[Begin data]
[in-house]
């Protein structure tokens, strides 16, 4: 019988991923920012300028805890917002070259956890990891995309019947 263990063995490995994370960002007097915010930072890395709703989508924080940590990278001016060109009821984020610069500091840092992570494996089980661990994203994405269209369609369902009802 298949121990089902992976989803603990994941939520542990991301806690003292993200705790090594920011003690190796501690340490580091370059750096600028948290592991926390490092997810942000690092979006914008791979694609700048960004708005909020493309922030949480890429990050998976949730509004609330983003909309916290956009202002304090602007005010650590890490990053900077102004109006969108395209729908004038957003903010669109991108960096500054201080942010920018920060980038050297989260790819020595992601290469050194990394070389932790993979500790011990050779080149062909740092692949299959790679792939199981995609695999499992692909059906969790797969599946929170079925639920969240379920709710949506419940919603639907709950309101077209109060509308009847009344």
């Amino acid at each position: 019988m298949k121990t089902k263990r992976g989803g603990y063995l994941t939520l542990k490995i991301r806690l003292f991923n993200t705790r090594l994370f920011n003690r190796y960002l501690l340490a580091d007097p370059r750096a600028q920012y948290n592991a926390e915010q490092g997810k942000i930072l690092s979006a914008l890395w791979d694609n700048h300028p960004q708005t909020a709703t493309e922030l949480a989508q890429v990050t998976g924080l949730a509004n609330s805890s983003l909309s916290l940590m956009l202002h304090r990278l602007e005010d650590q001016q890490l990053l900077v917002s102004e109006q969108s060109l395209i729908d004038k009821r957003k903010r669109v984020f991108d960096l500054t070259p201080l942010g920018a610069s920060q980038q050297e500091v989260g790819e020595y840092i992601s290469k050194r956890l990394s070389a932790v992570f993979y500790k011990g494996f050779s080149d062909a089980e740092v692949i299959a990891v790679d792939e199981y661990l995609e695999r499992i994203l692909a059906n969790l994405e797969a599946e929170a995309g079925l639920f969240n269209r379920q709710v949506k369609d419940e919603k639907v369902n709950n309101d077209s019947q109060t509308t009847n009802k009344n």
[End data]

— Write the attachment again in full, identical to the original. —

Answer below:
[in-house]
């Protein structure tokens, strides 16, 4: 019988991923920012300028805890917002070259956890990891995309019947 263990063995490995994370960002007097915010930072890395709703989508924080940590990278001016060109009821984020610069500091840092992570494996089980661990994203994405269209369609369902009802 298949121990089902992976989803603990994941939520542990991301806690003292993200705790090594920011003690190796501690340490580091370059750096600028948290592991926390490092997810942000690092979006914008791979694609700048960004708005909020493309922030949480890429990050998976949730509004609330983003909309916290956009202002304090602007005010650590890490990053900077102004109006969108395209729908004038957003903010669109991108960096500054201080942010920018920060980038050297989260790819020595992601290469050194990394070389932790993979500790011990050779080149062909740092692949299959790679792939199981995609695999499992692909059906969790797969599946929170079925639920969240379920709710949506419940919603639907709950309101077209109060509308009847009344």
């Amino acid at each position: 019988m298949k121990t089902k263990r992976g989803g603990y063995l994941t939520l542990k490995i991301r806690l003292f991923n993200t705790r090594l994370f920011n003690r190796y960002l501690l340490a580091d007097p370059r750096a600028q920012y948290n592991a926390e915010q490092g997810k942000i930072l690092s979006a914008l890395w791979d694609n700048h300028p960004q708005t909020a709703t493309e922030l949480a989508q890429v990050t998976g924080l949730a509004n609330s805890s983003l909309s916290l940590m956009l202002h304090r990278l602007e005010d650590q001016q890490l990053l900077v917002s102004e109006q969108s060109l395209i729908d004038k009821r957003k903010r669109v984020f991108d960096l500054t070259p201080l942010g920018a610069s920060q980038q050297e500091v989260g790819e020595y840092i992601s290469k050194r956890l990394s070389a932790v992570f993979y500790k011990g494996f050779s080149d062909a089980e740092v692949i299959a990891v790679d792939e199981y661990l995609e695999r499992i994203l692909a059906n969790l994405e797969a599946e929170a995309g079925l639920f969240n269209r379920q709710v949506k369609d419940e919603k639907v369902n709950n309101d077209s019947q109060t509308t009847n009802k009344n």